State suspicious of UW System balances
Shawn McClain, Lead News Reporter
May 9, 2013
Filed under Local
The University of Wisconsin System received negative backlash from the Legislative Fiscal Bureau over program revenue balances.
The Legislative Fiscal Bureau, a predominantly Republican sector of Wisconsin government, accused UW System and System President Kevin Reilly of stockpiling money and of a lack of transparency in how the money will be spent.
The Bureau has said it will seek to freeze tuition for the next two years and possibly revoke $181 million in funds set aside for UW Systems in Governor Walker’s budget.
In addition to a possible tuition freeze and revocation of state funds, UW System will also face yearly audits according to a memo from Joint Audit Committee members Senator Robert Cowles and Representative Samantha Kerkman to State Auditor Joe Chrisman.
“In Feb. 2013, the Joint Legislative Audit Committee unanimously introduced legislation relating to the statutatory requirements and responsibilities of the Legislative Audit Bureau. Included in 2013 Wisconsin Act 8 was a statutatory requirement for an annual financial audit of UW System,” the memo said. “The decision to create this statuatory requirement was based on concerns that UW System’s administration of its payroll and benefits process and a need to ensure ongoing oversight of UW System’s financial management.”
In a memo from UW System’s Associate Vice President for Budget and Planning Freda Harris and Associate Vice President for Financial Administration Julie Gordon to Legislative Fiscal Bureau supervisor Dave Loppnow and Bureau member Emily Pope, UW Systems state the balances are below those of other institutions.
“The National Association of College and University Business Officers, which supports the business practices of the higher education industry, recommends a reserve level of 40 percent, which is on the high end of reserve recommendations,” the memo said.
“The Government Finance Officers Association, which promotes appropriate financial management of government organizations in general, recommends a 17 percent reserve. Because higher education operates in a more business-like market than traditional government agencies, this recommendation is low. A ratio of approximately 25 percent may be more appropriate for the UW System, and would be more in line with what we understand to be the reserve policies of other higher education systems.”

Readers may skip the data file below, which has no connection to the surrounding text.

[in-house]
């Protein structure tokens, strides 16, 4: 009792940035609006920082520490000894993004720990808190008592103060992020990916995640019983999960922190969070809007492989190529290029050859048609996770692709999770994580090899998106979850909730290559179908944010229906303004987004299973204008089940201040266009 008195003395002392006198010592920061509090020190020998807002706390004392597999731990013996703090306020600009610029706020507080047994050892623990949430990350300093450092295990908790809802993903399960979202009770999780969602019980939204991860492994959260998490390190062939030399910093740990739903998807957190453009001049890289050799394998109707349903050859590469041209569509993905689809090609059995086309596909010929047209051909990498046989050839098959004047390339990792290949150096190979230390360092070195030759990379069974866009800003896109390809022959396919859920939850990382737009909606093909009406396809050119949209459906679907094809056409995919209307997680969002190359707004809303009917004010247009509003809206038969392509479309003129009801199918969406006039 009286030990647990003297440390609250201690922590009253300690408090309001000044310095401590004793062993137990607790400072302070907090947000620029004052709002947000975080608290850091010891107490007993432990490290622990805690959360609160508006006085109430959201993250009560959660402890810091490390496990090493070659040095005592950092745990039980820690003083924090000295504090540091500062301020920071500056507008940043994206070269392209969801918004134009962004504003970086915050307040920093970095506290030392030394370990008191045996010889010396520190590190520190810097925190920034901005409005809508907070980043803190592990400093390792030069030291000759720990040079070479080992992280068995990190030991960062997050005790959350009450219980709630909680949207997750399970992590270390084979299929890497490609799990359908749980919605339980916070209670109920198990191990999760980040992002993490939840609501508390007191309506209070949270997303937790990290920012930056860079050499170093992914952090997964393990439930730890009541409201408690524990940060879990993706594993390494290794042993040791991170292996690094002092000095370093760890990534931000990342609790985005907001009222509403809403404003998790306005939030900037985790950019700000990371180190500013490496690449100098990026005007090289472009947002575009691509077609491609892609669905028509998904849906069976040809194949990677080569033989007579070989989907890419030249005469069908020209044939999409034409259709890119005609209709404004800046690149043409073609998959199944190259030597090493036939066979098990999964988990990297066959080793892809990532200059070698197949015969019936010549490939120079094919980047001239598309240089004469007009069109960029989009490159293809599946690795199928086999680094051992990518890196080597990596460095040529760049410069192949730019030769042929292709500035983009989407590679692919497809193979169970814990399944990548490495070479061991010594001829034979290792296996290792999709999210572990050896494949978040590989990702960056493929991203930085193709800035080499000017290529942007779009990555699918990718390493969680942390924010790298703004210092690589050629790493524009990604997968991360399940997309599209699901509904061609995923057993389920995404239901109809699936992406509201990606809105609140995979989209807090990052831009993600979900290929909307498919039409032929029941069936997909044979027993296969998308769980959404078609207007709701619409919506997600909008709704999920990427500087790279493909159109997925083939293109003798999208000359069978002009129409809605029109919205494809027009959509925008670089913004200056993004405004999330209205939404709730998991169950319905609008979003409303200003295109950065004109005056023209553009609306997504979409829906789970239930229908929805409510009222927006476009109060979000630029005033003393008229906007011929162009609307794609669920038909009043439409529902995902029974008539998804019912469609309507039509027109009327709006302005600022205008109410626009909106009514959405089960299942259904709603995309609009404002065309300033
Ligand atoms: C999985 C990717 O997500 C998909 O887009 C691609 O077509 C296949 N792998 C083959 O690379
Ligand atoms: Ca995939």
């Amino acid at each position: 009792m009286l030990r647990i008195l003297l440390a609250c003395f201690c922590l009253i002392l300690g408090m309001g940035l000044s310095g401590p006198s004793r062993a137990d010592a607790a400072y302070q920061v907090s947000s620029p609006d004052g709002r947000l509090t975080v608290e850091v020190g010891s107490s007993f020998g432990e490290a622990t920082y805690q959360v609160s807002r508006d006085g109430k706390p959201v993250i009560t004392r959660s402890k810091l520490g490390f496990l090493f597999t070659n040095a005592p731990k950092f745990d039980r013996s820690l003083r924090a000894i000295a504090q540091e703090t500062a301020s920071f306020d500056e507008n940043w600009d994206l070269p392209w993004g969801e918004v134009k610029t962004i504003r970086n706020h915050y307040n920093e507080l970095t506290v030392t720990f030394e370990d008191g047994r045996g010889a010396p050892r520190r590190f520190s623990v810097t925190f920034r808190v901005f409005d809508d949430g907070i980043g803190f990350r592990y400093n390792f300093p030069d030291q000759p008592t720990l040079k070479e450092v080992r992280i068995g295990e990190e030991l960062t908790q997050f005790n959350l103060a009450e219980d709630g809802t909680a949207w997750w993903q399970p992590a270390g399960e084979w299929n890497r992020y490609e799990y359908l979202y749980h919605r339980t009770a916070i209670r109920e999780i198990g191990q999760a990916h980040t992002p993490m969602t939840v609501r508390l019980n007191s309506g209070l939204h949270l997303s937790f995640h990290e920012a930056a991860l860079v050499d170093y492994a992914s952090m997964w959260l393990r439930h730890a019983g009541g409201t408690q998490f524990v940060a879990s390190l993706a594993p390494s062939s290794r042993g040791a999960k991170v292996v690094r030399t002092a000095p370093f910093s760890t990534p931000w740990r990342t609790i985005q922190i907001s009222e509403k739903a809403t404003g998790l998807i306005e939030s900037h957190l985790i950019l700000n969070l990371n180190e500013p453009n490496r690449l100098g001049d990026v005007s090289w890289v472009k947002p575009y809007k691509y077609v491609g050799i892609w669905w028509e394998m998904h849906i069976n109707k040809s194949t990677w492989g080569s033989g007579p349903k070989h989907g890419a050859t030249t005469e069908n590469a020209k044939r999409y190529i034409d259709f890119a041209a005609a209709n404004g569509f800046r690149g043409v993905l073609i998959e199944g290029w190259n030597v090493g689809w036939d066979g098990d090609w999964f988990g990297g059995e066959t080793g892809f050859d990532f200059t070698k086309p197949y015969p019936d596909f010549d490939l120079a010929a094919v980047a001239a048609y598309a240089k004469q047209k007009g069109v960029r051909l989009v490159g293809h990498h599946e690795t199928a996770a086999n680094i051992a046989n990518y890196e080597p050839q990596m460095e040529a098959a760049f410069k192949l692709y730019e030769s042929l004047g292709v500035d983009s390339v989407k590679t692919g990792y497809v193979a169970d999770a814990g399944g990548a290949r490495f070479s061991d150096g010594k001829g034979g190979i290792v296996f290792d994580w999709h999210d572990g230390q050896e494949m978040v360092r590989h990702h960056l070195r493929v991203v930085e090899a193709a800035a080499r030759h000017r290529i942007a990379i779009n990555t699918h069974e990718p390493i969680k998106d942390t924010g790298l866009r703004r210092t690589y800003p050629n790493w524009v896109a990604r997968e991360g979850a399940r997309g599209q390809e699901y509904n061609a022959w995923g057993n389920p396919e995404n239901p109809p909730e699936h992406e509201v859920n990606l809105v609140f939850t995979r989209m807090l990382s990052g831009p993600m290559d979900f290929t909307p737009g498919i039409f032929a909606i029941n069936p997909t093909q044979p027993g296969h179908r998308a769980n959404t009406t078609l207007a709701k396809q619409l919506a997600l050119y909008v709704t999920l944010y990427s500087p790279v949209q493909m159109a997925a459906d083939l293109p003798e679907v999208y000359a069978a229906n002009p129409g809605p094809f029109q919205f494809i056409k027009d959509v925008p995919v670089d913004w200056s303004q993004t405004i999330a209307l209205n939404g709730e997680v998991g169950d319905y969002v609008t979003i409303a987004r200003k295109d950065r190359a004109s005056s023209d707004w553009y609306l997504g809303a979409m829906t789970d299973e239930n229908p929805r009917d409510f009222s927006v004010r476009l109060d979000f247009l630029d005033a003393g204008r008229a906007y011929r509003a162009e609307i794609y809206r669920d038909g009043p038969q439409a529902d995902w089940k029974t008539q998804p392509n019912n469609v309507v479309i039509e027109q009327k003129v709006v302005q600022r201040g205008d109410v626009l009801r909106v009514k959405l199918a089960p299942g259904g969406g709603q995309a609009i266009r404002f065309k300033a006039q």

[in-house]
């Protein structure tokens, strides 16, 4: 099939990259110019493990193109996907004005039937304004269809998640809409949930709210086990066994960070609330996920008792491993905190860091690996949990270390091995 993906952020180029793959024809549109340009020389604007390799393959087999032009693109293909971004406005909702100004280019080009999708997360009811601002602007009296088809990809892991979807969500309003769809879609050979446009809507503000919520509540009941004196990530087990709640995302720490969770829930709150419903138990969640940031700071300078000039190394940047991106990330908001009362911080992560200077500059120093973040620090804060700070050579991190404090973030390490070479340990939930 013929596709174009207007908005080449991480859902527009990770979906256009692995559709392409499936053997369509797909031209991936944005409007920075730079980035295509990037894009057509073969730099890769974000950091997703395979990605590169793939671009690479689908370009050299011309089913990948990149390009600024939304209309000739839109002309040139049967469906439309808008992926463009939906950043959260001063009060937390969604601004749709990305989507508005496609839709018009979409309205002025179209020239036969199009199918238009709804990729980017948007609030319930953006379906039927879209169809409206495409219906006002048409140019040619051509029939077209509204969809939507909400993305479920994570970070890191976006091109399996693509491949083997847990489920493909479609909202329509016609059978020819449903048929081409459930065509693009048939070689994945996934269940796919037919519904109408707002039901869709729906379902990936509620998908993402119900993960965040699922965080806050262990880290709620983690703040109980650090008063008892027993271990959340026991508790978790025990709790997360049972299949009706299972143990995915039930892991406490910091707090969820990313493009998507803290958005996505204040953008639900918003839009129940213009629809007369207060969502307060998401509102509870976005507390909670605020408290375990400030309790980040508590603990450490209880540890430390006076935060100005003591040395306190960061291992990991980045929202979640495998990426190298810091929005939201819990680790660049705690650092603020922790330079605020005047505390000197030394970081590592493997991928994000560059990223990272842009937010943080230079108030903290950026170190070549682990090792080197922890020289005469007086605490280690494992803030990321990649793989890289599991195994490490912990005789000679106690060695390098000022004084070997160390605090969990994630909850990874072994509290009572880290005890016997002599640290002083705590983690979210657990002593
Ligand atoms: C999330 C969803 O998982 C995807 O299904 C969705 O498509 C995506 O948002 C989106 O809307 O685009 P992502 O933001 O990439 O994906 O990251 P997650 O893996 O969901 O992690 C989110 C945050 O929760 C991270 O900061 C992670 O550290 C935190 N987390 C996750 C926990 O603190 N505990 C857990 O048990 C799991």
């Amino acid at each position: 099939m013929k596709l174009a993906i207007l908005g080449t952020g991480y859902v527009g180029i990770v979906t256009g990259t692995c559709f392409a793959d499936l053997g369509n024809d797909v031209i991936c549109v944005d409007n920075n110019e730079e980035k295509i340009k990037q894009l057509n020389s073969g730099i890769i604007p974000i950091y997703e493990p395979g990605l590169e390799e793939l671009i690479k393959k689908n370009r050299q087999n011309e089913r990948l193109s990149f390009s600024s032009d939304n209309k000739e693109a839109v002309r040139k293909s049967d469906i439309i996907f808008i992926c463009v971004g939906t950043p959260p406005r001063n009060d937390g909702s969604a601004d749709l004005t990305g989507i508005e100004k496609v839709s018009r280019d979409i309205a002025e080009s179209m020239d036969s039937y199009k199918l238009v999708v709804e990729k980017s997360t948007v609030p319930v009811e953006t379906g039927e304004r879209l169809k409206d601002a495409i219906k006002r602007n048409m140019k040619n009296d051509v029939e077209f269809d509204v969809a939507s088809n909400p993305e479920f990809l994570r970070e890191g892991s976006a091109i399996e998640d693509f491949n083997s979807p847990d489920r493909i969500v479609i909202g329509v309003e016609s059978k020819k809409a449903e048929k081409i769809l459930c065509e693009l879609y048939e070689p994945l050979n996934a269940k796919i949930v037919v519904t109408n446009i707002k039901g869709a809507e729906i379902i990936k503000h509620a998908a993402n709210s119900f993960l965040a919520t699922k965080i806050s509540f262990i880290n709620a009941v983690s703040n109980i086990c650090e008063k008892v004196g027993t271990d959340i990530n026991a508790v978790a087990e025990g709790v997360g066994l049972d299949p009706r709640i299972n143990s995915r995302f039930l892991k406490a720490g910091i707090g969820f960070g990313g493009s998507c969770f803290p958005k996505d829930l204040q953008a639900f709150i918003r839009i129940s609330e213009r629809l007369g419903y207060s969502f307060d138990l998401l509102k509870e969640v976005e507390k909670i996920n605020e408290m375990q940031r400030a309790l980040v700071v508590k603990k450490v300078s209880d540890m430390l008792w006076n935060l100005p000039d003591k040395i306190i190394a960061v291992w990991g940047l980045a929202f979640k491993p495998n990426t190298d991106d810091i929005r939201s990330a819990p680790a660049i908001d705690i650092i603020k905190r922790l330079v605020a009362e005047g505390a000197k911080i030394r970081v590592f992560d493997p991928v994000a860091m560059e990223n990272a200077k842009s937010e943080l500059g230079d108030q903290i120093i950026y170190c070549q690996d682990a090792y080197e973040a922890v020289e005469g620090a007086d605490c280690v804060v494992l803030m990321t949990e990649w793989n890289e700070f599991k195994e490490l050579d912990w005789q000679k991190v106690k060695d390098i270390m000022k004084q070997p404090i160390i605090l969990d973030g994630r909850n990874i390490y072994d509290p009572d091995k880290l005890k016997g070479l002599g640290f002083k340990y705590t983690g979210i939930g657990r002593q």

University of Wisconsin-Platteville chancellor Denis Shields said in a campus-wide email that UW-Platteville, which has an appropriation balance of $24.5 million, has been extremely transparent in its budgets and financial planning.
“The characterization that this university is sitting on extra money is not accurate; rather, we have been diligent in planning for the future financial needs of the university,” Shields’ email said. “UW-Platteville did end the 2011-12 fiscal year with approximately $24.5 million in fund balances. This is money maintained in anticipation of UW-Platteville fiscal needs and has been pointed out in a number of campus-wide budget presentations since August.”
If the Bureau goes forward with the tuition freeze, many of the plans UW-Platteville had made will need to change, business and accounting department chair Susan Hansen said.
“If you carry out the $24.5 million, it is only sufficient to make sure we cover our obligations,” Hansen said. “The plan to meet our obligations included a tuition increase. If the state freezes tuition, we will have to change those plans.”
Hansen, who is also a member of the University Academic Budget Commission, said the appropriation fund balance pays a variety of obligations, such as attracting and hiring new faculty.
“When we hire a new professor and plan to tenure that professor, the university has many years of obligations to that professor in terms of salary,” Hansen said.
UW System schools have seen a 5.5 percent tuition hike during the last two years. Vice chancellor Rob Cramer said the current model for the 2013-14 academic year predicts a three percent increase in tuition at UW-Platteville.
“In terms of UW-Platteville, the state provided about 22 percent of revenues to the university this year and students, both on campus and online, provided about 75 percent (versus the 22 percent), so it’s important that the university work with student government on financial planning,” Cramer said.
Cramer said it is important that students understand that the balances have accumulated over several years, not just one fiscal year.
United Council member Jonathan Predaina said he has read about the appropriation balance in the news and said tuition freeze could be a good thing for students.
“I think it would be fair to say all students would be happy to see the tuition cap being discussed come to life,” Predaina said. “We haven’t gone a year without a tuition increase since before I started at Platteville.”
Both Shields’ email and Cramer encourage students to stay abreast of the topic.
“The issue of university finances will continue to be debated through the state budget process in May and into June, so I would encourage students to continue to pay attention,” Cramer said.
For more information about UW-Platteville’s budget and balances go to uwplatt.edu/budget/presentations.html. For information on UW Systems budget and balances go to wisconsin.edu/news/2013/r130426.htm.